A Disability Employment Service (DES) provider like atWork Australia will consider your situation, listen to you, help you focus on your needs and strengths and set employment goals that are best suited for you. In addition, you will be provided with tools to unlock your full employment potential. atWork Australia offers their clients a suite of support, ranging from practical help at the start of the employment journey to post-appointment check-ins once the job commences.

The services are tailored to each individual, with a team of employment experts supporting the client throughout the whole employment journey. This could be through activities like running sessions to enhance your confidence, working with you to develop your CV and put your existing skills and attributes down on paper, or mind mapping potential sectors you have an interest in finding out more about, through to negotiating with your employers and ensuring your work remains accessible and inclusive.

DES is a free, practical, friendly and holistic service. To find out more, visit https://www.atworkaustralia.com.au/disability-employment-services/

Two women talking in an office environment
Mother holding her baby boy.

Employment support for people with disability

Regardless of the type of disability, your experience or its impact on your work, there are services available to assist your employment journey. From skilling up and writing CV’s to managing interviews and addressing workplace adjustments, these services are designed to support you to reach your career goals.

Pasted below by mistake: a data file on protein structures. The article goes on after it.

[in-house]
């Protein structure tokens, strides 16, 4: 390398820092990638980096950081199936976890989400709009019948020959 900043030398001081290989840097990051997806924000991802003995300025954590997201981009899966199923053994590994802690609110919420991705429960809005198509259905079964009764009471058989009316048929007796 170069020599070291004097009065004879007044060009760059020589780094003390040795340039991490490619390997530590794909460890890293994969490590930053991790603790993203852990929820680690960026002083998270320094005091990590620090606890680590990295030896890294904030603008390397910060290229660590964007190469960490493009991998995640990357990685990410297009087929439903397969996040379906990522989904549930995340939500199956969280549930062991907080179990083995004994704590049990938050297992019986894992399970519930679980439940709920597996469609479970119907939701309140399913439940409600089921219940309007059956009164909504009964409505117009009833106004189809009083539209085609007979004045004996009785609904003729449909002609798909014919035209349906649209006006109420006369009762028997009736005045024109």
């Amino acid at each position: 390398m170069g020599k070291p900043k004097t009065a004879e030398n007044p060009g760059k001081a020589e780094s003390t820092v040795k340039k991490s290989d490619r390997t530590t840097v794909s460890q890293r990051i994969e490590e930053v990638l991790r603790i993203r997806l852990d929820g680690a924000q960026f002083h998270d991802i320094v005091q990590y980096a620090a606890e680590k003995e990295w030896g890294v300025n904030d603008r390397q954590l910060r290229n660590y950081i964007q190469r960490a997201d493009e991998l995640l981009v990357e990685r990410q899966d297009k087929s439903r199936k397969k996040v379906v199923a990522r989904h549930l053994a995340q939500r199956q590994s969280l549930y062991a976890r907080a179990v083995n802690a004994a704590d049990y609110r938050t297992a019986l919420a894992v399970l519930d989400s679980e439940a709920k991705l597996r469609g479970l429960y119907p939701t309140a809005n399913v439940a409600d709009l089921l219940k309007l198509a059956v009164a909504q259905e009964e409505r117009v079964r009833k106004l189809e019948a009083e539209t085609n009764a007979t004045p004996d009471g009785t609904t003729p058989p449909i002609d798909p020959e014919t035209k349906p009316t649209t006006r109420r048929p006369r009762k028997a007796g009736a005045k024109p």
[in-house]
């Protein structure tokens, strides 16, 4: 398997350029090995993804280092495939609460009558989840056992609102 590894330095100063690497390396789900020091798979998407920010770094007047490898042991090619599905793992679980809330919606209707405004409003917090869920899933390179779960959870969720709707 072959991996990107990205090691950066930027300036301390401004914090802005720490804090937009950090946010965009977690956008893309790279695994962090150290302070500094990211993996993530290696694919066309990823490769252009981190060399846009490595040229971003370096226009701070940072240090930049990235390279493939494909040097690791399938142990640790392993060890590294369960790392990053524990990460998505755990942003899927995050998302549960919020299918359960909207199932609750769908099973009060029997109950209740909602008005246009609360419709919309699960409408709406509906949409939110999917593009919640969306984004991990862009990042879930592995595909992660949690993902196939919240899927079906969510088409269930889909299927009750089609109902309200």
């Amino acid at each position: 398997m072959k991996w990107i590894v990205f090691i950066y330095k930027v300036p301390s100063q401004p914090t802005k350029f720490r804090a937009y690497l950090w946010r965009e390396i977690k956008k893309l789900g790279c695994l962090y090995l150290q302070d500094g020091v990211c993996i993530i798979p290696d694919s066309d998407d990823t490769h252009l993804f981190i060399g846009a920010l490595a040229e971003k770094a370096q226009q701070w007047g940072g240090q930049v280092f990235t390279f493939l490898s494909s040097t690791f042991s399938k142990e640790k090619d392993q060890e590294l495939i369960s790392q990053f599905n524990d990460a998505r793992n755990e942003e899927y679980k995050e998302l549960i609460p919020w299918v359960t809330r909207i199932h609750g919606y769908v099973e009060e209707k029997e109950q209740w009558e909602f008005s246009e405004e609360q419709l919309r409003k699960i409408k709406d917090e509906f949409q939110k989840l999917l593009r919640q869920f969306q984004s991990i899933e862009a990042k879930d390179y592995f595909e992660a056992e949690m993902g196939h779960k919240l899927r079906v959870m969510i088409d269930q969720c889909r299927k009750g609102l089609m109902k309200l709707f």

They provide training, confidential advice, financial assistance, workplace assessments, technological aids, and the human resources necessary to help you land meaningful work that suits your needs. They also provide reassurance and peace of mind.

Read through the summary of each service below to find out which might be the most appropriate support for you. 

JobAccess

JobAccess is the leading Australian Government initiative that aims to support the employment of people with disabilities.

It is a website and phone service that provides information to job seekers and employees with disabilities and their colleagues, employers, and service providers.

Head to their website for information about searching for a job, workplace adjustments, employer/employee rights and responsibilities, recruitment advice and information on various types of disability. Their free phone service also offers confidential professional advice to all parties.

During your recruitment phase and beyond, JobAccess is a great resource to pass onto employers. It can help them gather the tools necessary to best support you. When using the website, select whether you are a person with a disability or an employer of someone with a disability, and you’ll be directed to the pages relevant to you. 

Website: www.jobaccess.gov.au

Phone: 1800 464 800

Disability Employment Services (DES) and Australian Disability Enterprises

The Australian Government funds two specialist agencies that support people with disabilities to find and maintain work. These are: